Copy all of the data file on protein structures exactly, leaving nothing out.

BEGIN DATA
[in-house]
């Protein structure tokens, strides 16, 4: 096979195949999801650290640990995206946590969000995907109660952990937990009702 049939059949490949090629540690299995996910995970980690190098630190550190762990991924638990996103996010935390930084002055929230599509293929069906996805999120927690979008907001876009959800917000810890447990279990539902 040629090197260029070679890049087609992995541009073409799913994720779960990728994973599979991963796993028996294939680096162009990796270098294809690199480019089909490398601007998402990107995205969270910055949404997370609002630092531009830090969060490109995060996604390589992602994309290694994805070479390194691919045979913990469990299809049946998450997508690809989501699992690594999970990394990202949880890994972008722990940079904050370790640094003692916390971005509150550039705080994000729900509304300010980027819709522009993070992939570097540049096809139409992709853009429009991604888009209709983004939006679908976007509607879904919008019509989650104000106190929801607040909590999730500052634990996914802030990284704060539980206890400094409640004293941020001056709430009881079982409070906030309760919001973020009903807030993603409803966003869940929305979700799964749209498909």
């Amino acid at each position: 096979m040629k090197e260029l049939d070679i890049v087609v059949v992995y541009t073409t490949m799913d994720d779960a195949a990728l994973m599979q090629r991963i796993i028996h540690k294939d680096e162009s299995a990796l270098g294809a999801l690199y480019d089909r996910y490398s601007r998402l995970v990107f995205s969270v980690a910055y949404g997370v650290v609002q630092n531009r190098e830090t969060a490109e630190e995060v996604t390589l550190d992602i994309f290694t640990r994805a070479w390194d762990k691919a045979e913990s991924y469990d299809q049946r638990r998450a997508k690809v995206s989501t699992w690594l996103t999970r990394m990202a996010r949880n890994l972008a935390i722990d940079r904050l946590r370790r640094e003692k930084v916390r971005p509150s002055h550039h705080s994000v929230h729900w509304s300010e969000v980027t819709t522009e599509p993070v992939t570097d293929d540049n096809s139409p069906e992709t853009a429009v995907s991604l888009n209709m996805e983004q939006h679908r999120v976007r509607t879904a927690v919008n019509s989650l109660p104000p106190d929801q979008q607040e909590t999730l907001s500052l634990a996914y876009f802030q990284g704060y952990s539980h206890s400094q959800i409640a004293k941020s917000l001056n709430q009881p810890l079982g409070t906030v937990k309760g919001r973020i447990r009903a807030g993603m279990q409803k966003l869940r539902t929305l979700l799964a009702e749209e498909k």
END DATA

[in-house]
């Protein structure tokens, strides 16, 4: 096979195949999801650290640990995206946590969000995907109660952990937990009702 049939059949490949090629540690299995996910995970980690190098630190550190762990991924638990996103996010935390930084002055929230599509293929069906996805999120927690979008907001876009959800917000810890447990279990539902 040629090197260029070679890049087609992995541009073409799913994720779960990728994973599979991963796993028996294939680096162009990796270098294809690199480019089909490398601007998402990107995205969270910055949404997370609002630092531009830090969060490109995060996604390589992602994309290694994805070479390194691919045979913990469990299809049946998450997508690809989501699992690594999970990394990202949880890994972008722990940079904050370790640094003692916390971005509150550039705080994000729900509304300010980027819709522009993070992939570097540049096809139409992709853009429009991604888009209709983004939006679908976007509607879904919008019509989650104000106190929801607040909590999730500052634990996914802030990284704060539980206890400094409640004293941020001056709430009881079982409070906030309760919001973020009903807030993603409803966003869940929305979700799964749209498909």
């Amino acid at each position: 096979m040629k090197e260029l049939d070679i890049v087609v059949v992995y541009t073409t490949m799913d994720d779960a195949a990728l994973m599979q090629r991963i796993i028996h540690k294939d680096e162009s299995a990796l270098g294809a999801l690199y480019d089909r996910y490398s601007r998402l995970v990107f995205s969270v980690a910055y949404g997370v650290v609002q630092n531009r190098e830090t969060a490109e630190e995060v996604t390589l550190d992602i994309f290694t640990r994805a070479w390194d762990k691919a045979e913990s991924y469990d299809q049946r638990r998450a997508k690809v995206s989501t699992w690594l996103t999970r990394m990202a996010r949880n890994l972008a935390i722990d940079r904050l946590r370790r640094e003692k930084v916390r971005p509150s002055h550039h705080s994000v929230h729900w509304s300010e969000v980027t819709t522009e599509p993070v992939t570097d293929d540049n096809s139409p069906e992709t853009a429009v995907s991604l888009n209709m996805e983004q939006h679908r999120v976007r509607t879904a927690v919008n019509s989650l109660p104000p106190d929801q979008q607040e909590t999730l907001s500052l634990a996914y876009f802030q990284g704060y952990s539980h206890s400094q959800i409640a004293k941020s917000l001056n709430q009881p810890l079982g409070t906030v937990k309760g919001r973020i447990r009903a807030g993603m279990q409803k966003l869940r539902t929305l979700l799964a009702e749209e498909k």